You Don't Say

Jim Gustafson

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Not too long ago, my wife and I went out to dinner. In the course of our conversation, we came to realize that we both would have preferred to eat at home that evening. In an effort to please each other, we did not express our true desires. Consequently, neither of us got what both of us really wanted. It was a classic trip to Abilene.

Dr. Jerry Harvey developed a parable of communication from a real life experience. He calls it the Abilene Paradox. Briefly stated, it goes like this:

Four adults are sitting on a porch in 104-degree heat in the small town of Coleman, Texas, some 53 miles from Abilene. They are engaging in as little motion as possible, drinking lemonade, watching the fan spin lazily. The characters are a married couple and the wife’s parents. At some point, the wife’s father suggests they drive to Abilene to eat at a cafeteria The son-in-law thinks this is a crazy idea but doesn’t see any need to upset the apple cart, so he goes along with it, as do the two women. They get in their un-air-conditioned Buick and drive through a dust storm to Abilene. They eat a mediocre lunch at the cafeteria and return to Coleman exhausted, hot, and generally unhappy with the experience. It is not until they return home that it is revealed that none of them really wanted to go to Abilene–they were just going along because they thought the others were eager to go. Naturally, everyone sees this miss in communication as someone else’s problem!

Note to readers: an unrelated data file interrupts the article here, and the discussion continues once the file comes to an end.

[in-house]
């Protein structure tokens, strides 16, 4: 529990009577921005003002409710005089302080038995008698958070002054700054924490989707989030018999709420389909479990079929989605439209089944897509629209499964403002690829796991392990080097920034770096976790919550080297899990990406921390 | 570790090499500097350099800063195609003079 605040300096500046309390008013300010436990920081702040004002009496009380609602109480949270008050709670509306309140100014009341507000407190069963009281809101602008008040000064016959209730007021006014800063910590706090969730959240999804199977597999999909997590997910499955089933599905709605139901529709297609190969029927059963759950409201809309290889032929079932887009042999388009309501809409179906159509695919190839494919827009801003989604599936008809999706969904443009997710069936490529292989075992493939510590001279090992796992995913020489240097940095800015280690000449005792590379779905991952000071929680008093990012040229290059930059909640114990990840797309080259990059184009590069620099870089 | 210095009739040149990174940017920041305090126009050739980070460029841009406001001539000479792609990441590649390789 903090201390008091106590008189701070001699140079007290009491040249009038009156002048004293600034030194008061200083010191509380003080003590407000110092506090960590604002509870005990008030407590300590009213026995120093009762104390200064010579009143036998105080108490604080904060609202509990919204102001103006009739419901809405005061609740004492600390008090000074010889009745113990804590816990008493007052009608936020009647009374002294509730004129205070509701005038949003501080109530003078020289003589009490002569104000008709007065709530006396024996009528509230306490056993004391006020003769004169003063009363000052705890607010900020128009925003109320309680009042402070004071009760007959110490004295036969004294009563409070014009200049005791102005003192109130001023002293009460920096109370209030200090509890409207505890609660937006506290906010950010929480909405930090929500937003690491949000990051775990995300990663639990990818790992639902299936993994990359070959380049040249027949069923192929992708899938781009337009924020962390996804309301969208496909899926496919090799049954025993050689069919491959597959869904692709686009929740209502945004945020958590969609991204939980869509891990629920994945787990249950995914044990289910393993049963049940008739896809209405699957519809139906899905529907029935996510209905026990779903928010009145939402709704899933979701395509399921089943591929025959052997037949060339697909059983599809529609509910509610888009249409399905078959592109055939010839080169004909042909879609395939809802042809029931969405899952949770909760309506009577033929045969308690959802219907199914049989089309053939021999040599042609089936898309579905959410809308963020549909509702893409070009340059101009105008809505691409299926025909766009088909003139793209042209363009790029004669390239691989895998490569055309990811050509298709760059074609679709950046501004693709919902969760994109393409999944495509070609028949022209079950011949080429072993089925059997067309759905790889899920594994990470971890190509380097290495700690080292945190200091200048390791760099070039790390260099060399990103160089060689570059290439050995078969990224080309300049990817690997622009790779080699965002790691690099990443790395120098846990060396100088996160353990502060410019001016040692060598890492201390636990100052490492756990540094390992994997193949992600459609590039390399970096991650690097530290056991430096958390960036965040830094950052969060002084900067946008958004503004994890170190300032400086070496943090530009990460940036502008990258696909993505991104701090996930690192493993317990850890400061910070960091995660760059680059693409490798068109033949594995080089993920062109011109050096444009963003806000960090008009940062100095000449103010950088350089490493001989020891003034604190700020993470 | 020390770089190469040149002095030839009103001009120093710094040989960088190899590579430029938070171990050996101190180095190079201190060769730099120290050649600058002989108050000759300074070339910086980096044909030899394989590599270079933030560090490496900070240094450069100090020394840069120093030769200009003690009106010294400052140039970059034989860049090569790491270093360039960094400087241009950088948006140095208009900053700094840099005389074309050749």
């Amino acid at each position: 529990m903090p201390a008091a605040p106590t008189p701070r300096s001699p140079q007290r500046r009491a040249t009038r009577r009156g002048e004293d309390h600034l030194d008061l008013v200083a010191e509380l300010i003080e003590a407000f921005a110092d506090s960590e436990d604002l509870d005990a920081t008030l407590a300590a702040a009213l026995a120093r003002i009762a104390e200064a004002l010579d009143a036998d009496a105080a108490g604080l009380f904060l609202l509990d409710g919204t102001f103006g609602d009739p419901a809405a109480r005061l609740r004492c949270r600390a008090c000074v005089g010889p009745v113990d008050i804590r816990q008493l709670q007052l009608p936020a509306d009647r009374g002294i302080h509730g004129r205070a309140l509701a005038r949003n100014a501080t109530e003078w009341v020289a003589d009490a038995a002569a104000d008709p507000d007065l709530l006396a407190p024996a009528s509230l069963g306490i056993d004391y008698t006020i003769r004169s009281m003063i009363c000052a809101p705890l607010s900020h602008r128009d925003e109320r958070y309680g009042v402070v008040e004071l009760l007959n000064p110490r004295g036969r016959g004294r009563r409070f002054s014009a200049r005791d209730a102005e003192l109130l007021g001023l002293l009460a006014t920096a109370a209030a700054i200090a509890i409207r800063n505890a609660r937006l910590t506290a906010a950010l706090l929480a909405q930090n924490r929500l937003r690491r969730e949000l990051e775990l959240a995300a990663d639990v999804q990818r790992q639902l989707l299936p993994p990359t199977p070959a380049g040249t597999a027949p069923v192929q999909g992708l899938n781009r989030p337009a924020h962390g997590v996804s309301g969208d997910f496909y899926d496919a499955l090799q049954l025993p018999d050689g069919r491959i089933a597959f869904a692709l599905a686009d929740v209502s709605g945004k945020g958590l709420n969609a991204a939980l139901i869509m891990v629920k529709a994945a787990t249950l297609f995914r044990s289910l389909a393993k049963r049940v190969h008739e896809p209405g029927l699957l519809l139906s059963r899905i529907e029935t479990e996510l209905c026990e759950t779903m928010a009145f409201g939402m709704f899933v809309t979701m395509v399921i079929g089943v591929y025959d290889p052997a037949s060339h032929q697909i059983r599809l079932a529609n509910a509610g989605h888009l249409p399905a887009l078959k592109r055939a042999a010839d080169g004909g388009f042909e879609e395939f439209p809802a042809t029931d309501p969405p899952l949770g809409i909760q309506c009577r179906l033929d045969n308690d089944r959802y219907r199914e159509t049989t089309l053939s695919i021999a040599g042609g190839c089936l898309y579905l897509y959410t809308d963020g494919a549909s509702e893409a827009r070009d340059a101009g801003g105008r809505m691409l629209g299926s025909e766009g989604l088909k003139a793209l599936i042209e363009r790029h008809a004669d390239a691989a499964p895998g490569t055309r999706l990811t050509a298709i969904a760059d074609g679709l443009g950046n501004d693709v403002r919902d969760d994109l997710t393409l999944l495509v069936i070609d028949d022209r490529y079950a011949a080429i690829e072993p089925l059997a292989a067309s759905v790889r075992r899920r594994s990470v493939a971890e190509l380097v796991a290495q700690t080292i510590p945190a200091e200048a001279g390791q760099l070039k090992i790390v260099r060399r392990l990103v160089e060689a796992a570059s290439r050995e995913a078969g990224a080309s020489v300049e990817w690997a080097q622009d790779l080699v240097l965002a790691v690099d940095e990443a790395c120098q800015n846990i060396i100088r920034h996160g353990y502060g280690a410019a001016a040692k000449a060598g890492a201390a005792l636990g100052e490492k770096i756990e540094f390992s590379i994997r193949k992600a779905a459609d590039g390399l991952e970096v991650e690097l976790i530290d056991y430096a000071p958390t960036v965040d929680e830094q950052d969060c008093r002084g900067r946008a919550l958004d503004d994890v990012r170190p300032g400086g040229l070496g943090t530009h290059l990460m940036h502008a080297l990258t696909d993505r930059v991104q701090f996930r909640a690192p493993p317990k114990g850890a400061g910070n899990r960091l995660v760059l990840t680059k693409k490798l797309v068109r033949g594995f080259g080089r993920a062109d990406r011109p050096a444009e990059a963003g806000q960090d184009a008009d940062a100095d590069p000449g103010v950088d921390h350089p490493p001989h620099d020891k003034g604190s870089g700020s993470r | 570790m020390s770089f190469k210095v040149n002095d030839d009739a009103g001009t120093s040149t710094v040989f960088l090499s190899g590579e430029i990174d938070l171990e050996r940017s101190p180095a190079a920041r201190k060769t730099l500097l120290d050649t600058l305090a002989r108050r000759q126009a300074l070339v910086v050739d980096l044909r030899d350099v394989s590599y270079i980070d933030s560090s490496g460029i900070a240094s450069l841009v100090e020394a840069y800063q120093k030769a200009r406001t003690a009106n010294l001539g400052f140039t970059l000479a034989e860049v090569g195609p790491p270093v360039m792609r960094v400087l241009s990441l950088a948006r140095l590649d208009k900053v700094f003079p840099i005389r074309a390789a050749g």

The story applies to all kinds of relationships, work, home, school, neighborhood, everywhere people are together and make decisions. How often do we “go to Abilene" because we don’t want to go against what we think is the majority opinion?

Conventional wisdom dictates that what we do say gets us in trouble. However, more often than not, it is what we do not say that leads to the most costly mistakes. Sharing our own reality, feelings, thoughts and beliefs can be risky business. It contains the potential for disagreements, conflict, and interpersonal strife. Yet, withholding our own truth from another person is only wading into the river of relationship.

Today is probably a good day to speak up…. .before you find yourself eating lunch in Abilene.


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